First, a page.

Partnership ≠ Collaboration

Partnership ≠ Collaboration

When faced with an opportunity, organizations will often say “we should partner!” or “we should collaborate!”. This is often true when the opportunity seems inaccessible to a single organization, or proves difficult to manage with existing resources. But what do these words mean? Does it even matter how your organization labels or categorizes the interactions and relationships in which it engages?

Yes, it matters. Why? Because the relationships your organization establishes with others reflects

  • the princples and values of your organization
  • the people, communities, and stakeholders invested in your organization’s success
  • your organization’s awarness of the field in which it operates
  • your organization’s knowledge of its reputation
  • your organization’s understanding of the value it delivers each and every day

Your organization will inevitably interact with other organizations. Sometimes these interactions will take place under competitive circumstances. Other times, these interactions will occur in the spirit of mutual support.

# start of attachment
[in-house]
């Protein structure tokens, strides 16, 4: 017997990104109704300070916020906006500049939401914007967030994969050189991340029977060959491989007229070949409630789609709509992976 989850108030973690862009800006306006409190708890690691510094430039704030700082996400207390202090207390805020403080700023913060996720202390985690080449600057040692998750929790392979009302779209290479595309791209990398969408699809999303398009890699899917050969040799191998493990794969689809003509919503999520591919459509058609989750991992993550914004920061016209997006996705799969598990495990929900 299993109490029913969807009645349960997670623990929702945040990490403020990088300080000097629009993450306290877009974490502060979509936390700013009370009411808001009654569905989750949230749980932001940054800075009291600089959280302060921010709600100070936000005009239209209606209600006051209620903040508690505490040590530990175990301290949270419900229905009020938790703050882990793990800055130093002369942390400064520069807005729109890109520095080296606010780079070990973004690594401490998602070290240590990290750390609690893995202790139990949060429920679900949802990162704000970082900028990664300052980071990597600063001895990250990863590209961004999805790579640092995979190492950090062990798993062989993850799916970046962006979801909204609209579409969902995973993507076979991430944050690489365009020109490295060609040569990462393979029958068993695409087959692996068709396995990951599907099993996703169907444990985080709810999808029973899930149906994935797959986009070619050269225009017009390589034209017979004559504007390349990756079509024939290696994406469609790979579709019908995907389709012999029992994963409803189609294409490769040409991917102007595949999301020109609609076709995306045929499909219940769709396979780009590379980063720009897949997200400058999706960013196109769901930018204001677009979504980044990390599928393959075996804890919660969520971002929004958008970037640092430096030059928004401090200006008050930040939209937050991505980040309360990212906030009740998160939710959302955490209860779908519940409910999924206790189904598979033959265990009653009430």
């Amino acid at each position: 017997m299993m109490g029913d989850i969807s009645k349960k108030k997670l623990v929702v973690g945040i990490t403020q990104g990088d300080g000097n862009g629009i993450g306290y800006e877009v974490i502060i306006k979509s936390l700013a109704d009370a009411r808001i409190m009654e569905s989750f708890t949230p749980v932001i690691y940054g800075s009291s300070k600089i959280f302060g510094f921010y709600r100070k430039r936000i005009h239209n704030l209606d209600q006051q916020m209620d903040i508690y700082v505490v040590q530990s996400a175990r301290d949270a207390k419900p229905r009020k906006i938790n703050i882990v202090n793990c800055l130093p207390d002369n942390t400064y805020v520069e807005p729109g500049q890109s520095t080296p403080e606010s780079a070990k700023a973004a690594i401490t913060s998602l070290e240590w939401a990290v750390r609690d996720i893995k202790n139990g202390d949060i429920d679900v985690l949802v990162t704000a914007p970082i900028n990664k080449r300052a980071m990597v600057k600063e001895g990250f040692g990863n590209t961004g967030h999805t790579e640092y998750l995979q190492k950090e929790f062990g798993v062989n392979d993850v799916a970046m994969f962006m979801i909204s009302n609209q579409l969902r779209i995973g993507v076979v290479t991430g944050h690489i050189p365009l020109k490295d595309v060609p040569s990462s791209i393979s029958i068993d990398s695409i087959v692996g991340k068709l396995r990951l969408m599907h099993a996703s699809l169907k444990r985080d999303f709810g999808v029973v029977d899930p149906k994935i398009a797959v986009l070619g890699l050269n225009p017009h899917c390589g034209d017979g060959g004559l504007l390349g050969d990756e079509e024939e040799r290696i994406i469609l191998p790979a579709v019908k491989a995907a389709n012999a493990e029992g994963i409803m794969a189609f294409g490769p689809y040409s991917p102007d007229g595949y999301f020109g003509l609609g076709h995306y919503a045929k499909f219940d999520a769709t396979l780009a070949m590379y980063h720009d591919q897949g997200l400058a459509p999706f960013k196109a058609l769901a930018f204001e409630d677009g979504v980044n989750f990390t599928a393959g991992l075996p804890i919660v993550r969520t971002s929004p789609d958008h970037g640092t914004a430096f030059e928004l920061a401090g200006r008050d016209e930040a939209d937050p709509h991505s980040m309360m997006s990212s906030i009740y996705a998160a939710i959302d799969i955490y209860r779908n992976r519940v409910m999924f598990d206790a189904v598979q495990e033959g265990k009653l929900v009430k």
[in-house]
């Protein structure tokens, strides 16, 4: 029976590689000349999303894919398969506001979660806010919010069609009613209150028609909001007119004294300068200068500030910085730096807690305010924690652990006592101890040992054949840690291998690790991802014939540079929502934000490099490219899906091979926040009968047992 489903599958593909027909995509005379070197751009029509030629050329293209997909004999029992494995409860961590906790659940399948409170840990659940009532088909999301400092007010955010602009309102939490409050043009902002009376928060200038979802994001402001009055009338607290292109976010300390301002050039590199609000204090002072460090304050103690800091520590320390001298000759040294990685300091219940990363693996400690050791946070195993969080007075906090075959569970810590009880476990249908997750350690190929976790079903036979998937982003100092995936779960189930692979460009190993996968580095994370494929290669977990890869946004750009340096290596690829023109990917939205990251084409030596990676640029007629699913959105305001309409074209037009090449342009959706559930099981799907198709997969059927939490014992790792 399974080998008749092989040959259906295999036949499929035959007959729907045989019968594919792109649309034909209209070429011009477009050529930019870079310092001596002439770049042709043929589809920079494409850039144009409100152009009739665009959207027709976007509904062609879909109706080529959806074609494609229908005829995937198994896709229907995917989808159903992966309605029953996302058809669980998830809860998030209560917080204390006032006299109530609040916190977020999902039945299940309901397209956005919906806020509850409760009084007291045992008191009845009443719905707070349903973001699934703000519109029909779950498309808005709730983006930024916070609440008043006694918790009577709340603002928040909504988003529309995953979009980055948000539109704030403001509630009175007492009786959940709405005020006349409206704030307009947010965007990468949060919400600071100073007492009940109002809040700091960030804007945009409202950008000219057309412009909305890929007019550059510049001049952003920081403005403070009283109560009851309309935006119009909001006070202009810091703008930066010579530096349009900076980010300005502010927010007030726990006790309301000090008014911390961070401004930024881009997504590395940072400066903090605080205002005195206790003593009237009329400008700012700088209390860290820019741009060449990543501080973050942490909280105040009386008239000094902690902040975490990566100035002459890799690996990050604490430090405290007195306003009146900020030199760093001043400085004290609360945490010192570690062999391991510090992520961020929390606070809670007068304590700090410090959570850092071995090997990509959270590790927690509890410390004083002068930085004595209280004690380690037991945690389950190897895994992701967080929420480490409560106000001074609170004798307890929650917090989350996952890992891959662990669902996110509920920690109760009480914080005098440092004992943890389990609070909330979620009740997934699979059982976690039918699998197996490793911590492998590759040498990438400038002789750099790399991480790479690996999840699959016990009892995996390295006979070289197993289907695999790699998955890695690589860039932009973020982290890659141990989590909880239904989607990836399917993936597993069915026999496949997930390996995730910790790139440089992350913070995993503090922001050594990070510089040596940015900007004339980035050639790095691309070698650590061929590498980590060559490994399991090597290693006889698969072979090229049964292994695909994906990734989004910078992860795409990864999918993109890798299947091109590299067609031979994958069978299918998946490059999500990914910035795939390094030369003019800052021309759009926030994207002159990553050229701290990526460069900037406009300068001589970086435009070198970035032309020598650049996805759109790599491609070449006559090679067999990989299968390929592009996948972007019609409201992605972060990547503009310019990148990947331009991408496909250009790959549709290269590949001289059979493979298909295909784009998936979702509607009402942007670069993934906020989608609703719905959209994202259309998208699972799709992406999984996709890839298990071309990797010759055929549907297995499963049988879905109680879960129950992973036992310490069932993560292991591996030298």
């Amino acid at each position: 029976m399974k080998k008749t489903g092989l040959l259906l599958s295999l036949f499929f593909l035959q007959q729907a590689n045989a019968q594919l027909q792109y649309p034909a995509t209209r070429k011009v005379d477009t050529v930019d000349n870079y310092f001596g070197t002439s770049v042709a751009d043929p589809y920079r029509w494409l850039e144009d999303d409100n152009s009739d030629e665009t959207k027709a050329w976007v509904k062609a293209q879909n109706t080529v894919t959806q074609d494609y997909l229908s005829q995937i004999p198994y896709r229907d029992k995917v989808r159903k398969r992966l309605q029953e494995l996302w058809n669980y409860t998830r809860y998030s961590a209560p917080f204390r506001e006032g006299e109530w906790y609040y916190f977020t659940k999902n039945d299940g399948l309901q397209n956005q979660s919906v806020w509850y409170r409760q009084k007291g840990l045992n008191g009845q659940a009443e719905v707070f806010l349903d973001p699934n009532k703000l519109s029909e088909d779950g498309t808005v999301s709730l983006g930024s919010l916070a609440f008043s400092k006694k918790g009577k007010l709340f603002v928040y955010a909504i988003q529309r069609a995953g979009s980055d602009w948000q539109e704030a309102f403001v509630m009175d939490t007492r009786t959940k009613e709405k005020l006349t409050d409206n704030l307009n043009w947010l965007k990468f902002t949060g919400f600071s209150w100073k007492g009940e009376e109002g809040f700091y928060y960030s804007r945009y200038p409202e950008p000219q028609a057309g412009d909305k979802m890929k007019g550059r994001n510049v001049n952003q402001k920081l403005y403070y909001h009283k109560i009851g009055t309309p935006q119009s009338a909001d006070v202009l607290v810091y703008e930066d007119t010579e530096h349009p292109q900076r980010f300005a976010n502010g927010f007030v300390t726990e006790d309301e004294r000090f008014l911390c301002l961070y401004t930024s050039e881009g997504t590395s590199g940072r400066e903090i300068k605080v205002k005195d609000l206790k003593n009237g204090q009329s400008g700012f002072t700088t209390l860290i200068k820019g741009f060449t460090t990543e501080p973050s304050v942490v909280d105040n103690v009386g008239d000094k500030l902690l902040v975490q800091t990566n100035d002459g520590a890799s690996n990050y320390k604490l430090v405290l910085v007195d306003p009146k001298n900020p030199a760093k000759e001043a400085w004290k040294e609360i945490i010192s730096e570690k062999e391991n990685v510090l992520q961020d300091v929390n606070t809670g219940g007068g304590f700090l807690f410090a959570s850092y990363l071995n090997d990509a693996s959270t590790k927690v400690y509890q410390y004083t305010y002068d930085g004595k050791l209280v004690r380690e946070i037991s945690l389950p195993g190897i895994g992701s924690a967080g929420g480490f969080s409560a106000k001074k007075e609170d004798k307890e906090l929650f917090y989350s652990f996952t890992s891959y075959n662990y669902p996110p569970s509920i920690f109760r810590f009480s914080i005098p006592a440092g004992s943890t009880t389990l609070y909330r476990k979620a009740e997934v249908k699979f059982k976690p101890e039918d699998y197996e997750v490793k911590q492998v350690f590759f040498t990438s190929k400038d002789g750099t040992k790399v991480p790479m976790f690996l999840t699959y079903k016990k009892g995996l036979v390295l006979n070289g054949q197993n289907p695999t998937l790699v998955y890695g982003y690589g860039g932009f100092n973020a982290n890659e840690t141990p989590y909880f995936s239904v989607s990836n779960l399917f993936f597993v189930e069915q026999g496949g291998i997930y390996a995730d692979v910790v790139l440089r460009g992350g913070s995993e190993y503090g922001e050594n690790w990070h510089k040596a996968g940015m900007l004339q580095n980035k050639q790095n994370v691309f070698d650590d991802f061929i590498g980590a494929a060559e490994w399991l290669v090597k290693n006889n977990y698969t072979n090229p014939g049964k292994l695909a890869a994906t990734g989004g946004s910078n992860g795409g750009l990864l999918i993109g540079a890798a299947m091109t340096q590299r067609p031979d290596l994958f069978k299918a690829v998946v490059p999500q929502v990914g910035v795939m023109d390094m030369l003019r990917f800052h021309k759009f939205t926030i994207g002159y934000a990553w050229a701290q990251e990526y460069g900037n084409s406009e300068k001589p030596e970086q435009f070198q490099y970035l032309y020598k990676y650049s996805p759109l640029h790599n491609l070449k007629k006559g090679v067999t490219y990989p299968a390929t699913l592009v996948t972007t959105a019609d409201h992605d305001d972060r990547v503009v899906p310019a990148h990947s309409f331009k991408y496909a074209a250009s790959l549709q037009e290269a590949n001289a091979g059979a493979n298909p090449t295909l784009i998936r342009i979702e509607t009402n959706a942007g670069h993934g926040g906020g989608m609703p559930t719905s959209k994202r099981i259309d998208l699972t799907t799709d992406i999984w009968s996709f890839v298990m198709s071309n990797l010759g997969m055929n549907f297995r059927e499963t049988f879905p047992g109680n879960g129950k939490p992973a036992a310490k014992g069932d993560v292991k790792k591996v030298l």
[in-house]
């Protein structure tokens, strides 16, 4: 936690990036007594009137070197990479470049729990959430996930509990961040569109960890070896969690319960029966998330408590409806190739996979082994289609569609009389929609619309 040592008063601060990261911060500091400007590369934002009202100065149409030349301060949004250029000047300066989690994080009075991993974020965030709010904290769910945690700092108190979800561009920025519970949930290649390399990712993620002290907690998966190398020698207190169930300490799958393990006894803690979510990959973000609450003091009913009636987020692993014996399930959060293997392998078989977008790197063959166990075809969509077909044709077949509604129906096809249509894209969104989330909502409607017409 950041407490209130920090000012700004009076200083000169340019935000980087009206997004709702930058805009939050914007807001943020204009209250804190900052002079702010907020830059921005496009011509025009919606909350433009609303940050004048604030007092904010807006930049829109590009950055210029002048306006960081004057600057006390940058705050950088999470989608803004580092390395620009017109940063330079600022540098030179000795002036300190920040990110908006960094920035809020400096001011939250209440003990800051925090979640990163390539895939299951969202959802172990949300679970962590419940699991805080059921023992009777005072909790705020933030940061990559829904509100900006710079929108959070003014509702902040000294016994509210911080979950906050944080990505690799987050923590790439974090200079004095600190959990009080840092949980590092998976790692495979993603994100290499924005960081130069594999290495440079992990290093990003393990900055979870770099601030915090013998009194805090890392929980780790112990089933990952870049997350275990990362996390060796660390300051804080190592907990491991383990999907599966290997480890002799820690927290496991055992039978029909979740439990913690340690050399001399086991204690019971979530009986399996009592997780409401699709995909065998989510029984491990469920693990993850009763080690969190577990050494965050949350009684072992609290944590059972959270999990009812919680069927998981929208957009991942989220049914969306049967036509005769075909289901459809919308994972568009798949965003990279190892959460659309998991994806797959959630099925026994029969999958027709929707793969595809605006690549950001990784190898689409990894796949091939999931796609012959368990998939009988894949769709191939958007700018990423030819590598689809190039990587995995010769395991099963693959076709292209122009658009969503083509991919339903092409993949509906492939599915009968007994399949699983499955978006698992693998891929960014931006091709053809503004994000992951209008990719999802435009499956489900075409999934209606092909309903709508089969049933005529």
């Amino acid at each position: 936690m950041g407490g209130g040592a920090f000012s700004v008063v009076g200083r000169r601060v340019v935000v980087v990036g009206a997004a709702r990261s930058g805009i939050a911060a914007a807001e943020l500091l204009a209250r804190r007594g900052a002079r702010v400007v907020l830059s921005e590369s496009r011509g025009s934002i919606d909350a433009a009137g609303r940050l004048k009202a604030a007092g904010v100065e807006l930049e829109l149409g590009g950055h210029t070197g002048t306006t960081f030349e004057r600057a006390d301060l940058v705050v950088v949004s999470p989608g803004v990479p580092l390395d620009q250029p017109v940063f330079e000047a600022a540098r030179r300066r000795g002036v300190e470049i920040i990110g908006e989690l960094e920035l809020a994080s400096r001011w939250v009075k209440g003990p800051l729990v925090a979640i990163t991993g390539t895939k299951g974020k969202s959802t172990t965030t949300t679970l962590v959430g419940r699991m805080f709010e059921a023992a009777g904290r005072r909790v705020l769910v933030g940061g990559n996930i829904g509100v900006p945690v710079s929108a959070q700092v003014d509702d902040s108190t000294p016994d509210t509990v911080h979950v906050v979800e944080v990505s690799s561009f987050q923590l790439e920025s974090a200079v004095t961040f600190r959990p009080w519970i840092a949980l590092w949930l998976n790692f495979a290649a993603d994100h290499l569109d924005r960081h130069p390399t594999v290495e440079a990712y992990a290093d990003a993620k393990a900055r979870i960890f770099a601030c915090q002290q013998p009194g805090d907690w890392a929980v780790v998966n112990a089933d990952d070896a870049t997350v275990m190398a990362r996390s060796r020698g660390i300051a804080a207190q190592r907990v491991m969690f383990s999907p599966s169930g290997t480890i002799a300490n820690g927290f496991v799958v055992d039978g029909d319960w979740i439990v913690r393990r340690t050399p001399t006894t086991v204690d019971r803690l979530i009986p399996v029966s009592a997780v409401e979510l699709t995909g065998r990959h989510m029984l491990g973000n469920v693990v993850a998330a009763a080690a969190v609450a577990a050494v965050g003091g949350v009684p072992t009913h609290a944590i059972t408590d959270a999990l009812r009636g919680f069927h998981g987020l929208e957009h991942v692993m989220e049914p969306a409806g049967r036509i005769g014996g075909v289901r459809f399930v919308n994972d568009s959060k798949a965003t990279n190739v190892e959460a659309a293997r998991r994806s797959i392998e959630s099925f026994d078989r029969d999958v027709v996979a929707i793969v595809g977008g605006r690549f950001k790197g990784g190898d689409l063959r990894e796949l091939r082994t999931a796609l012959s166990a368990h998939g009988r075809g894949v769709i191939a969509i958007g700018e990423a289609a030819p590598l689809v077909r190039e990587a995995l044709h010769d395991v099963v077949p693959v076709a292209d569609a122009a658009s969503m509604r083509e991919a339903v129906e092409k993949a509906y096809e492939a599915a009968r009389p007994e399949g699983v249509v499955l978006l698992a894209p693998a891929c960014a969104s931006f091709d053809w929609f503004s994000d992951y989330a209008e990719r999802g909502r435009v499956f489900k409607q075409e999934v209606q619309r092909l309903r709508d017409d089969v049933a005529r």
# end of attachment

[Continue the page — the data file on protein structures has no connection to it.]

Partnerships are longer-term formal agreements among organizations with shared goals. The relationship assigns specific roles, and requires specific obligations, for each organization involved. Resources are combined, managed, and shared by organizations as equals. Each organization benefits relative to the level of resources it invests, amount of risk it navigates, and/or proportion of costs it assumes. When partnerships work, they make everyone happy. When they don’t, well…

Collaborations are shorter-term flexible arrangements among organizations with shared interests. Each organization maintains its respective sphere of activity, and manages its own resources. Roles are identified and responsibilities are assumed during the course of activity. All organizations involved benefit from access to something that is created or exchanged as a result of the relationship.

When circumstances are ideal, organizations are in a position to identify relationships that are useful to all partners and collaborators. The dynamics behind these relationships should also aim to deliver positive impact to the stakeholders and issues for which each organization works.

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